BOOKS: How to be a Cat Detective: Solving the Mystery of your Cat’s Behavior
From ANIMAL PEOPLE, November 2006:
How to be a Cat Detective:
Solving the Mystery of your Cat’s Behavior.
by Vicky Halls
Penguin (375 Hudson St., NY 10014), 2006. 285 pages, paperback. $14.00.
More and more people are extending their homes to feline
companionship today. The numbers of U.S. cat-keeping homes have
doubled in 20 years, and the number of multi-cat households has
increased even faster, as people who already have a cat in residence
decide that they can offer a loving home to others less fortunate,
such as the local stray whom they have been feeding at the bottom of
the garden, or a shelter cat.
“Sadly they don’t come with a manual so, to a certain
extent, we have to make up the rules as we go along,” writes Vicky
Halls about keeping cats healthy and happy.
And make them up we do. But do we know what we are doing?
Halls is a feline therapist who has helped many a cat and cat
guardian to overcome years of problems and find a happy modus
vivendi. Halls discusses house soiling, urine spraying,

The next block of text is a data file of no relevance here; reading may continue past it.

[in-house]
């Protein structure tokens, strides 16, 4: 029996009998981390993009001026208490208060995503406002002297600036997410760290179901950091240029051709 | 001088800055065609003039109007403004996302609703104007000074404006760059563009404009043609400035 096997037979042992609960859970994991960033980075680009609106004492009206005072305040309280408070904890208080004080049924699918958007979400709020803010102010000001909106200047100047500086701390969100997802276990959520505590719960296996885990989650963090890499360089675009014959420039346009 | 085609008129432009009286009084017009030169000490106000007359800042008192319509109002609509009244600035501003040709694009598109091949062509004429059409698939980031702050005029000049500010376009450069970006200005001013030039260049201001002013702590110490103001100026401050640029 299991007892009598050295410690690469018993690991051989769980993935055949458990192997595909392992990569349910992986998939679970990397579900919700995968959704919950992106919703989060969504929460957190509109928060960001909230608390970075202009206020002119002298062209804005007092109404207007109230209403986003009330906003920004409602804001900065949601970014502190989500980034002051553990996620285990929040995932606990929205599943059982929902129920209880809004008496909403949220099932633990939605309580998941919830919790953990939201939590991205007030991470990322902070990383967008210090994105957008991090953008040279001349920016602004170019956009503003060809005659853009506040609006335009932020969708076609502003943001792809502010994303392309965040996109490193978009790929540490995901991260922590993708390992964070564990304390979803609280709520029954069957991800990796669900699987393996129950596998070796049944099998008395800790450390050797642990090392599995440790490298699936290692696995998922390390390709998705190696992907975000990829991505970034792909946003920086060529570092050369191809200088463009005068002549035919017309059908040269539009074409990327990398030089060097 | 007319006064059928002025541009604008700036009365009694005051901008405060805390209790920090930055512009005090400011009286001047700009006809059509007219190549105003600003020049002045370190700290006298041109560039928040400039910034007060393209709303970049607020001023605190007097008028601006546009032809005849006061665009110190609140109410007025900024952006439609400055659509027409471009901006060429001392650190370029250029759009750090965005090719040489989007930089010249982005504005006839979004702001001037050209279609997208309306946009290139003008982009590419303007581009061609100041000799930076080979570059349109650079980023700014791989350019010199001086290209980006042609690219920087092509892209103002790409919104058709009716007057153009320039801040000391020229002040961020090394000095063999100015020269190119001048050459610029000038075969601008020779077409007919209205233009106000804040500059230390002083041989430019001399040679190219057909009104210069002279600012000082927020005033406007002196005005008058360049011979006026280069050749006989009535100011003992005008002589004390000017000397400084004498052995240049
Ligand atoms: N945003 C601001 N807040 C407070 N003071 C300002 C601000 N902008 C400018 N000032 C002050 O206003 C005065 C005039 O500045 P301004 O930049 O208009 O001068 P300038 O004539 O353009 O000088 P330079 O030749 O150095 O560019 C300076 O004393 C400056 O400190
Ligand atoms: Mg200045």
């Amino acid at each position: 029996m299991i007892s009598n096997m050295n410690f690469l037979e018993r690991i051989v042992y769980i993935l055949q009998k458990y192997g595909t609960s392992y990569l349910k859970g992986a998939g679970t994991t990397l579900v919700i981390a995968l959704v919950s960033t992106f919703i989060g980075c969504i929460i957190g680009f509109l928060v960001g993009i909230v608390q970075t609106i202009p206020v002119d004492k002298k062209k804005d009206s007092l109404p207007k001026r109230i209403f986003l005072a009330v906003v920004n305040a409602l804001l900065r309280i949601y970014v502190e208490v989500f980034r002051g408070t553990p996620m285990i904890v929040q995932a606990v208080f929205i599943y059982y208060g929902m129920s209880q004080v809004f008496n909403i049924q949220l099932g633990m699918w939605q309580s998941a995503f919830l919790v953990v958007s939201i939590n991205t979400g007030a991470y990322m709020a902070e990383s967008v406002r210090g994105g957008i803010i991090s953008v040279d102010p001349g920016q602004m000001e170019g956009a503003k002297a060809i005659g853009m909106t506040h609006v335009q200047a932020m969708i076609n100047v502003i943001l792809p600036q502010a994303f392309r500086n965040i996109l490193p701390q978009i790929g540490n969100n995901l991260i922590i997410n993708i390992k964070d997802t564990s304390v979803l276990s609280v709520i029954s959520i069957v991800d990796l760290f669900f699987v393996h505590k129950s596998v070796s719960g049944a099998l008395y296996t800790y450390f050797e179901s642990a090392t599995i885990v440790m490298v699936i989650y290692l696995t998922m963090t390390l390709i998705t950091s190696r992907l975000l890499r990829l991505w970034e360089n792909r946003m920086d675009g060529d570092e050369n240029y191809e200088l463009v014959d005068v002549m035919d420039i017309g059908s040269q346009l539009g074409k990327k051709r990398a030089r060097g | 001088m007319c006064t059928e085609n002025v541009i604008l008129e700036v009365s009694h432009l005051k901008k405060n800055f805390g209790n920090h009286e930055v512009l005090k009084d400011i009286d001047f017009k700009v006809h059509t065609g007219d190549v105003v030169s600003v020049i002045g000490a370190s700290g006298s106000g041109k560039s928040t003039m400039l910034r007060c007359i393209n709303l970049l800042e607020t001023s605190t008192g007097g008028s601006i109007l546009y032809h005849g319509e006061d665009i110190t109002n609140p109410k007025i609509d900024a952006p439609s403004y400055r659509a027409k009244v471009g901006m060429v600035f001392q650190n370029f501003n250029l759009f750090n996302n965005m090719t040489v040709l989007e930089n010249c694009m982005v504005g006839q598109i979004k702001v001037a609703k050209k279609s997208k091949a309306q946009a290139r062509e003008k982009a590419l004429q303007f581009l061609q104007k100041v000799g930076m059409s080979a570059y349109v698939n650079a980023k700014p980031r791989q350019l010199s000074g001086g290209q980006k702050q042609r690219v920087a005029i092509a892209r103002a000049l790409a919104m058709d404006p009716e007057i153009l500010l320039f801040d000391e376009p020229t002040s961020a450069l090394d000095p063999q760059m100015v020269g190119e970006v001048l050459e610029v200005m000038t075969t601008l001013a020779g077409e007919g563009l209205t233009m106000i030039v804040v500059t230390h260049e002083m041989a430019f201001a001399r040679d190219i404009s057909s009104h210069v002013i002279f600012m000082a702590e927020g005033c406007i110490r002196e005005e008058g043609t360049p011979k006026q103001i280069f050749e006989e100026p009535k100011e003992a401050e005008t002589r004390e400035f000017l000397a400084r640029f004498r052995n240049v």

aggression, anxiety, fear and much, much more.
I have always thought that I should get a companion for my
eight-year-old cat, to brighten up her day, give her a new lease
on life, etcetera. This book has come at the right time to make me
think deeper and recognise that the kitten would not be for my cat,
but for me. What effect would that little bundle of mischief have on
the peaceful home that we have at present? This book has helped me
to make the right decisions.
Guardians of companion animals really owe it to themselves
and their animals to be better informed about them, because as Vicky
Hall says, “The ultimate sign of love for our pets has to be a
respect for the species and a desire to accrue knowledge to make
their lives as pleasant as possible. With that in mind it’s probably
worth delving a little deeper into a social structure that is really
a world apart from our own.”